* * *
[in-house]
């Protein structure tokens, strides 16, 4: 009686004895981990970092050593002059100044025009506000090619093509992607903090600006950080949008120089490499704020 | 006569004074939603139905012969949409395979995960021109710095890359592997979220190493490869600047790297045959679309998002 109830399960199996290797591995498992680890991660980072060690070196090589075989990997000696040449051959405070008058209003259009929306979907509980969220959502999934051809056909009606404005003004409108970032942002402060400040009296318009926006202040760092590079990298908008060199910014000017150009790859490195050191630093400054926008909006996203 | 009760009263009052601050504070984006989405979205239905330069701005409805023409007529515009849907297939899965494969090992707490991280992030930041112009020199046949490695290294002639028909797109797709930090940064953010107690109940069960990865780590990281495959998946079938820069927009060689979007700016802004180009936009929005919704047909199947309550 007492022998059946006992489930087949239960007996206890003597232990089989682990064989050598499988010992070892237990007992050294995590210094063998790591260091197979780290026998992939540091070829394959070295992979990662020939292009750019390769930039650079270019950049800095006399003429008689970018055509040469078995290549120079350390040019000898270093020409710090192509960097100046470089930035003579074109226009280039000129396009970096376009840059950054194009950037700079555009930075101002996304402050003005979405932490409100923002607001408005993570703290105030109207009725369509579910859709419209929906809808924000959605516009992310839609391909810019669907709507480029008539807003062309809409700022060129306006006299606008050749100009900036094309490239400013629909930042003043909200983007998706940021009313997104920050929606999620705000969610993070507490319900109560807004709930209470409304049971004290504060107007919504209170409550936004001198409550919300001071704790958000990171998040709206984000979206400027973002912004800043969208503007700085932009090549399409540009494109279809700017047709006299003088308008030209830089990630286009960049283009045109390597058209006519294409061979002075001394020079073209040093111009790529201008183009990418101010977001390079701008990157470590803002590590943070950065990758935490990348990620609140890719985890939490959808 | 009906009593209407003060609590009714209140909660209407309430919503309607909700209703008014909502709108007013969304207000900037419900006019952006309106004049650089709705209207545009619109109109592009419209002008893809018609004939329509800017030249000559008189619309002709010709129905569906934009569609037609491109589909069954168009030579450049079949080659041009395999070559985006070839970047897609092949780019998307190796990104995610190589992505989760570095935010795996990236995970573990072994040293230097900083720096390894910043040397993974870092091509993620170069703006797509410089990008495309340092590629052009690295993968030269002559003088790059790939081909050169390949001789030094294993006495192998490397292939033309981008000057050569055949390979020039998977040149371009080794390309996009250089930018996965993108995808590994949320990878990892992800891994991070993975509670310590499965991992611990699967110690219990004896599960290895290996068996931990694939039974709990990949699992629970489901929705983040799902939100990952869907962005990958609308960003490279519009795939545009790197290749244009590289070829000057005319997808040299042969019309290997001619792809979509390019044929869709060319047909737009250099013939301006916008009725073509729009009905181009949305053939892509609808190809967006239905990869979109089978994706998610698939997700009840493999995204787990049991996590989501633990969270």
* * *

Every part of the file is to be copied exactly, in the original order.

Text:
[in-house]
């Protein structure tokens, strides 16, 4: 009686004895981990970092050593002059100044025009506000090619093509992607903090600006950080949008120089490499704020 | 006569004074939603139905012969949409395979995960021109710095890359592997979220190493490869600047790297045959679309998002 109830399960199996290797591995498992680890991660980072060690070196090589075989990997000696040449051959405070008058209003259009929306979907509980969220959502999934051809056909009606404005003004409108970032942002402060400040009296318009926006202040760092590079990298908008060199910014000017150009790859490195050191630093400054926008909006996203 | 009760009263009052601050504070984006989405979205239905330069701005409805023409007529515009849907297939899965494969090992707490991280992030930041112009020199046949490695290294002639028909797109797709930090940064953010107690109940069960990865780590990281495959998946079938820069927009060689979007700016802004180009936009929005919704047909199947309550 007492022998059946006992489930087949239960007996206890003597232990089989682990064989050598499988010992070892237990007992050294995590210094063998790591260091197979780290026998992939540091070829394959070295992979990662020939292009750019390769930039650079270019950049800095006399003429008689970018055509040469078995290549120079350390040019000898270093020409710090192509960097100046470089930035003579074109226009280039000129396009970096376009840059950054194009950037700079555009930075101002996304402050003005979405932490409100923002607001408005993570703290105030109207009725369509579910859709419209929906809808924000959605516009992310839609391909810019669907709507480029008539807003062309809409700022060129306006006299606008050749100009900036094309490239400013629909930042003043909200983007998706940021009313997104920050929606999620705000969610993070507490319900109560807004709930209470409304049971004290504060107007919504209170409550936004001198409550919300001071704790958000990171998040709206984000979206400027973002912004800043969208503007700085932009090549399409540009494109279809700017047709006299003088308008030209830089990630286009960049283009045109390597058209006519294409061979002075001394020079073209040093111009790529201008183009990418101010977001390079701008990157470590803002590590943070950065990758935490990348990620609140890719985890939490959808 | 009906009593209407003060609590009714209140909660209407309430919503309607909700209703008014909502709108007013969304207000900037419900006019952006309106004049650089709705209207545009619109109109592009419209002008893809018609004939329509800017030249000559008189619309002709010709129905569906934009569609037609491109589909069954168009030579450049079949080659041009395999070559985006070839970047897609092949780019998307190796990104995610190589992505989760570095935010795996990236995970573990072994040293230097900083720096390894910043040397993974870092091509993620170069703006797509410089990008495309340092590629052009690295993968030269002559003088790059790939081909050169390949001789030094294993006495192998490397292939033309981008000057050569055949390979020039998977040149371009080794390309996009250089930018996965993108995808590994949320990878990892992800891994991070993975509670310590499965991992611990699967110690219990004896599960290895290996068996931990694939039974709990990949699992629970489901929705983040799902939100990952869907962005990958609308960003490279519009795939545009790197290749244009590289070829000057005319997808040299042969019309290997001619792809979509390019044929869709060319047909737009250099013939301006916008009725073509729009009905181009949305053939892509609808190809967006239905990869979109089978994706998610698939997700009840493999995204787990049991996590989501633990969270």